Roland Freisler was known as the hanging judge. Acting as judge, jury and prosecution of the First Senate of the People’s Court, he sent thousands of people to their deaths. He also served as court recorder, so he could compose of the written grounds for his sentences with his own notions of a National Socialist criminal court. His style of presiding in his court was to scream and shout at the defendants, humiliating them, and making them appear as common criminals.
His most famous cases were the people accused of complicity in the July 20, 1944, assassination attempt on Hitler. The accused were unshaven and dressed in ill-fitting clothes from concentration camp victims. Belts and suspenders were taken away. One victim had to keep grabbing the trousers so they wouldn’t fall down. Freisler screamed, “You dirty old man! Why do you keep fiddling with your trousers?”
How did such a man arrive at this place?
Born in 1893, Freisler served in World War I as an officer cadet in 1914, and by 1915, a lieutenant. He won the Iron Cross of both classes. In October 1915, he was captured by the Russians. As a prisoner in Russia, Freisler learned Russian, and is said to have developed an interest in Marxism after the Russian Revolution. He was appointed as a commissar for the camp’s food supplies.
After the prisoner camps were dissolved in 1918, Freisler was said to have been a convinced Communist, although this is unsupported. Freisler denied the accusations, but he never escaped the stigma of being a Bolshevik.
He became a Doctor of Law in 1922, and joined the Nazi Party in July 1925, where he served as defense counsel for Party members who got into trouble with the law. One person opined that he was “unsuitable for any leadership post, since he is an unreliable and moody person.” He represented the Reich Ministry of Justice at the Wannsee Conference in January, 1942, when the plans of the Final Solution, the murder of all European Jews, were made.
He was never appointed to cabinet, because he had no influential patron, and his younger brother, Oswald, appeared as the defense counsel in trials which the Nazis wanted to use for propaganda purposes. When Goebbels proposed Freisler to replace the Reich Justice Minister, who had died, Hitler allegedly retorted, “That old Bolshevik? No!”
In August, 1942, Hitler promoted named Freisler to serve as president of the People’s Court. This court, set up outside the frame of law, allowed Freisler to run roughshod over legal niceties. He had jurisdiction over a broad array of political offences, like black marketeering, work slowdowns, and defeatism. The People’s Court almost always agreed with the prosecution. The number of death sentences rose sharply under Freisler’s tenure. Being brought before it was equivalent to a death sentence.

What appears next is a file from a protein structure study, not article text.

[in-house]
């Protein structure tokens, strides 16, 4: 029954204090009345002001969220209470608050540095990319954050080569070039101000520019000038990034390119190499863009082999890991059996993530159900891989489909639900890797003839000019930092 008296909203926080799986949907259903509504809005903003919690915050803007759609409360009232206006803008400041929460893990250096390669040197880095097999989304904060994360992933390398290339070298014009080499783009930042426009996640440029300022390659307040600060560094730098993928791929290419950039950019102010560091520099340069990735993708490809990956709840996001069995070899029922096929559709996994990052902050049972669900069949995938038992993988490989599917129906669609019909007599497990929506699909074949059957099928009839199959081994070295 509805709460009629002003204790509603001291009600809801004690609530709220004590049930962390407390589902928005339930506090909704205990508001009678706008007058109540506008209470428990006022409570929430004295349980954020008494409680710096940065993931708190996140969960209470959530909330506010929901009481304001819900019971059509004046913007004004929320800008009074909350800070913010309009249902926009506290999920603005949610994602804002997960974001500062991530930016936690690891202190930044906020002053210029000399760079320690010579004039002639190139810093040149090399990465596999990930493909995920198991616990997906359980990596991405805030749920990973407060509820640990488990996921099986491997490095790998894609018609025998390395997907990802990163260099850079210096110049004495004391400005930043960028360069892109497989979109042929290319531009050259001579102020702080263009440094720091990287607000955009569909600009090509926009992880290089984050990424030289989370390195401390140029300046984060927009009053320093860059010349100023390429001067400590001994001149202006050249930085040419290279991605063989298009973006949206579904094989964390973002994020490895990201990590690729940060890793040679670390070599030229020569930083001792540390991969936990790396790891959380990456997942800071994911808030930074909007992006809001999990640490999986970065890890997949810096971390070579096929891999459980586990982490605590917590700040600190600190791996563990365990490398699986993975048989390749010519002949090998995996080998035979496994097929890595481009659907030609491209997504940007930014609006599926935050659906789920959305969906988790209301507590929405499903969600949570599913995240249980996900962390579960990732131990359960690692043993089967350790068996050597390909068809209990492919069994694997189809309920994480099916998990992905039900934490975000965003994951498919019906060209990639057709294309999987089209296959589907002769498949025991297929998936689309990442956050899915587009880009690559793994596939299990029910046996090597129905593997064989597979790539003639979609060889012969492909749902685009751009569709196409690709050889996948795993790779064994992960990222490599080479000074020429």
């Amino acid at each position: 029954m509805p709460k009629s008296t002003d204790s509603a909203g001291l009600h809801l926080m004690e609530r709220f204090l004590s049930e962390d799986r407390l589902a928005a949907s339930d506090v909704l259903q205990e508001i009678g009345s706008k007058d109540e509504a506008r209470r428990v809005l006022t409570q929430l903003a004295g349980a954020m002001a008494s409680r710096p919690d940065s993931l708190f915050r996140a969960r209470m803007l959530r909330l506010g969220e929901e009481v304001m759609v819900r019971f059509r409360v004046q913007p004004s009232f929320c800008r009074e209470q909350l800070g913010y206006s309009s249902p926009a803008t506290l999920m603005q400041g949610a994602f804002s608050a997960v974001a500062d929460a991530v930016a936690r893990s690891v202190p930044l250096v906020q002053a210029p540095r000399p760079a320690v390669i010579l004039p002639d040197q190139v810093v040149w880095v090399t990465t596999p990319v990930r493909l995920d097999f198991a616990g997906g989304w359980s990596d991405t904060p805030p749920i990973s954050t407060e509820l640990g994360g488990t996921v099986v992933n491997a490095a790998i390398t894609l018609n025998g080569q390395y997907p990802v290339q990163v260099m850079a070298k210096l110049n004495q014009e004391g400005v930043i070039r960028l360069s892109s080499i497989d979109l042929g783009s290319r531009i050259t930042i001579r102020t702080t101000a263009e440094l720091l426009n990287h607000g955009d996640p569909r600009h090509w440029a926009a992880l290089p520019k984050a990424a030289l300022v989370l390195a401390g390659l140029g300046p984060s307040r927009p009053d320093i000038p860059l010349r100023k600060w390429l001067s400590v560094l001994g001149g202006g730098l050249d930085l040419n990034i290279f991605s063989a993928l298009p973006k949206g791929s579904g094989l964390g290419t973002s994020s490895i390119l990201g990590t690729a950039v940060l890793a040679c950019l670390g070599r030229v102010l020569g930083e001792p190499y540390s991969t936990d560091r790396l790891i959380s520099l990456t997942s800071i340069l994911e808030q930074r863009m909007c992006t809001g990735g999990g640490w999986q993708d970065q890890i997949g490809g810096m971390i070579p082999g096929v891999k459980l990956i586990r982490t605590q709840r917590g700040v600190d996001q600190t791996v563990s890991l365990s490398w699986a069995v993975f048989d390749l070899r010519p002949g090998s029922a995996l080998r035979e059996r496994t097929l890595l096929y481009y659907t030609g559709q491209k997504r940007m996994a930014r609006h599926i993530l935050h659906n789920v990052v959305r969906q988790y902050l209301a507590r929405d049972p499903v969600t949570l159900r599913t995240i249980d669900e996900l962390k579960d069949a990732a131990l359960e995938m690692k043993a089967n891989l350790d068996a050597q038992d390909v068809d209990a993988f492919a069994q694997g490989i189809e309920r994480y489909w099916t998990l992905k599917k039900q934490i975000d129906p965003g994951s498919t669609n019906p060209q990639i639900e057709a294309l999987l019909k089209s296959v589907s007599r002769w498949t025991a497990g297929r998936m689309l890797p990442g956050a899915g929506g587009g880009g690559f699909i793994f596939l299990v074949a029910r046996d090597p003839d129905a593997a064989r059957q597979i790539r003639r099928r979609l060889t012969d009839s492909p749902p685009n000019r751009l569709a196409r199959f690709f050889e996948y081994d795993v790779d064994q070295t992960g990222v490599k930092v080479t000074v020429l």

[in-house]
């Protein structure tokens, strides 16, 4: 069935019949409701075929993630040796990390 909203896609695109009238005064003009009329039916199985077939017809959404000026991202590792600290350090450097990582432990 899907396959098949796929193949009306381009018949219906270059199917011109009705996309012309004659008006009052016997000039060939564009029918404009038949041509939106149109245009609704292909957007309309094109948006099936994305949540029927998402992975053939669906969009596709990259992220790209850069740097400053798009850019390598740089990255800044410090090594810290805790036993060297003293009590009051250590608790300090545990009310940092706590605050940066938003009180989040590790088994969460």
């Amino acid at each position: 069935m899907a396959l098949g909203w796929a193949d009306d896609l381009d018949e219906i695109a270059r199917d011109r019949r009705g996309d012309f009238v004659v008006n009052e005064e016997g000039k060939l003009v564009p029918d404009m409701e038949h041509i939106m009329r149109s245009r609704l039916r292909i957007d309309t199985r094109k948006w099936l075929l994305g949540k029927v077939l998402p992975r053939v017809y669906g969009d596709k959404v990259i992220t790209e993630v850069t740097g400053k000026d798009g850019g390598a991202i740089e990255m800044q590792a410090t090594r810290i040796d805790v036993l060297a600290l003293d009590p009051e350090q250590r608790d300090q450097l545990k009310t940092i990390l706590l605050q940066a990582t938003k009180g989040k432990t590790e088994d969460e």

One of his victims was a Catholic priest, Joseph Müller, who told a joke. The joke itself did not bring about Müller’s conviction. His work with youth raised Nazi ire. His beliefs contradicted Nazi dogma.
Throughout the trial, Freisler ranted and raved blasphemously, even helping witnesses find appropriate words of scorn. He screamed accusations of collusion, hostility, and intentional undermining the German people’s will to carry on the war. The only expiation for Müller’s sin: death. Müller was guillotined on September 11, 1944, and his family received a bill for the cost of the execution.
|Joseph Müller, 1884-1944|
On February 3, 1945, during a Saturday session of the People’s Court, American bombers attacked Berlin. Government and Nazi Party buildings were hit, including the People’s Court.
According to one report, Freisler adjourned court and ordered that day’s prisoners to be taken to a shelter. He paused to gather that day’s files. Freisler was killed when a hit on the building caused him to be struck down by a beam in his courtroom. His body was found crushed beneath a fallen masonry column, clutching the files.
One foreign correspondent reported, “Apparently nobody regretted his death.” Luise Jodl, the widow of General Alfred Jodl, recounted years later that when Freisler’s body was brought in, a worker commented, “It is God’s verdict.”
Freisler is buried in his wife’s family’s plot in a Berlin cemetery, but his name is not shown on the gravestone.